Richt worried about Rebs' balanced offense

Mark Richt

ATHENS – Georgia coach Mark Richt freely admits his team was outplayed last year by Ole Miss.

So why weren't the Rebels on the winning end of the 14-9 final? Mostly because they couldn't make a single big play in the passing game. Ole Miss completed only six passes that night in Oxford, Miss.

The Rebels (1-3, 0-2 SEC) who will play No. 15 Georgia (3-1, 1-1) Saturday at 1 p.m. in Sanford Stadium won't have that problem.

"They were just a going to run that rock last year," Richt said, "and they were not passing the ball as well as they are this year."

Ole Miss is fourth in the SEC and 38th in the nation in passing offense this year with 256 yards per game. It finished last year 112th in the nation with 136.1 per game.

"I knew we were going to get better because of the work we've put into it," Rebels offensive coordinator Dan Werner said. "To be honest with you, I didn't think we'd go out and throw for 300 yards. We've done it twice already."

One of those times came last week against No. 3 Florida.

Ole Miss will be following a new quarterback this season, having given up on the Brent Schaeffer experiment. They are now led by senior Seth Adams, a former walk-on who began his collegiate career by redshirting at Delta State University but is now 35th in the country in passing efficiency.

"The receivers believe in him that Seth is going to run the offense," third-year Ole Miss coach Ed Orgeron said. "He is going to do it almost exactly like he's supposed to do it. Those are the things you're seeing this year."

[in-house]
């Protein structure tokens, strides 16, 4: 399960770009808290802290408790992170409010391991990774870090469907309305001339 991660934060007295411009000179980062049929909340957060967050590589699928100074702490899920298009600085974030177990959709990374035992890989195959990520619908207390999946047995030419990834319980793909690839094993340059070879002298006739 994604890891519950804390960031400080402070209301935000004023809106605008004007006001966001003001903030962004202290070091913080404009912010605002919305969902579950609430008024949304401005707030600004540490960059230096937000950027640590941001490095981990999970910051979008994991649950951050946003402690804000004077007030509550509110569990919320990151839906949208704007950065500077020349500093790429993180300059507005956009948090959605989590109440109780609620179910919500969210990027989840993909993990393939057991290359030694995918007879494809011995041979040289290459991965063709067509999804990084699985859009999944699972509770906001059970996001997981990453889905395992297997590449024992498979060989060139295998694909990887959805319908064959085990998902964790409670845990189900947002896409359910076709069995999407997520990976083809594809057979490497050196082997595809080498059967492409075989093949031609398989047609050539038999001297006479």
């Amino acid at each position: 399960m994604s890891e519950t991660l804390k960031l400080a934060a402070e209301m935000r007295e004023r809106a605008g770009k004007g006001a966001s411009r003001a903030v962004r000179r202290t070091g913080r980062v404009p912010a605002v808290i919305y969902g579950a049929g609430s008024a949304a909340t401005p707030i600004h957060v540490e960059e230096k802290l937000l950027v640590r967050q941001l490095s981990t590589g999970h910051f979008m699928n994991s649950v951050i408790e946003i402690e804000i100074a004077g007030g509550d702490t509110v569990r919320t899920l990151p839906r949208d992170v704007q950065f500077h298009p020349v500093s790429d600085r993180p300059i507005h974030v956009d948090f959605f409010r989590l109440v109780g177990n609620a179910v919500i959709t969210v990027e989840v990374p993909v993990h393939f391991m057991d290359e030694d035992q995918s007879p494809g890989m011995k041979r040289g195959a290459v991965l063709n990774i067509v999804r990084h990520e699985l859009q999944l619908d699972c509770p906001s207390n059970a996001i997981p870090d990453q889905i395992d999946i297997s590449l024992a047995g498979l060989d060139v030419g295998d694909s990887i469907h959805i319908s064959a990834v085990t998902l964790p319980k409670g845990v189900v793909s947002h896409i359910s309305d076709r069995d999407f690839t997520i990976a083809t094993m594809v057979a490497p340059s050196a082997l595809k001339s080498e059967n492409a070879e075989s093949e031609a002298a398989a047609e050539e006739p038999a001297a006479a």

The Rebels haven't forgotten about senior running back BenJarvus Green-Ellis, who's fifth in the conference with 102 yards per game. Last year against the Bulldogs, Green-Ellis rushed for 135 yards, the second-highest total Georgia surrendered.

Ole Miss was the most physical team the Bulldogs played last year, but it's impossible to make a living simply on rushing the ball in major college football unless the quarterback is a running threat, too, Richt said.

"Remember (in 2005) when Auburn said, ‘We're going to smash everybody in the country with these two great backs?"" Richt asked.

The Tigers were a trendy national title pick that year but lost their first two games and finished 5-6 despite having Cadillac Williams and Ronnie Brown carrying the ball.

"And then (offensive coordinator) Al Borges came in, and they became much diversified in what they did and all of a sudden you couldn't stop either (Williams or Brown)," Richt said.

Ole Miss has undergone a similar transformation, he said. The Rebels have a wonderful complement to Green-Ellis in wide receiver Mike Wallace, a junior who was an all-state high school sprinter in Louisiana. Wallace, who Orgeron calls the most improved player on his team, is second in the SEC with 100 receiving yards per game and second in the nation with 25 yards per catch.

"He's always had the speed," Werner said. "Now the thing that I see is that he gets off of jams really well. He's making good plays on the ball, too."

The Rebels' 30-24 loss to Florida last week was proof enough for Richt that Ole Miss is on the right path.

"They are not very far away at all from having a big signature win," he said, "and we're trying to keep that from happening this week."

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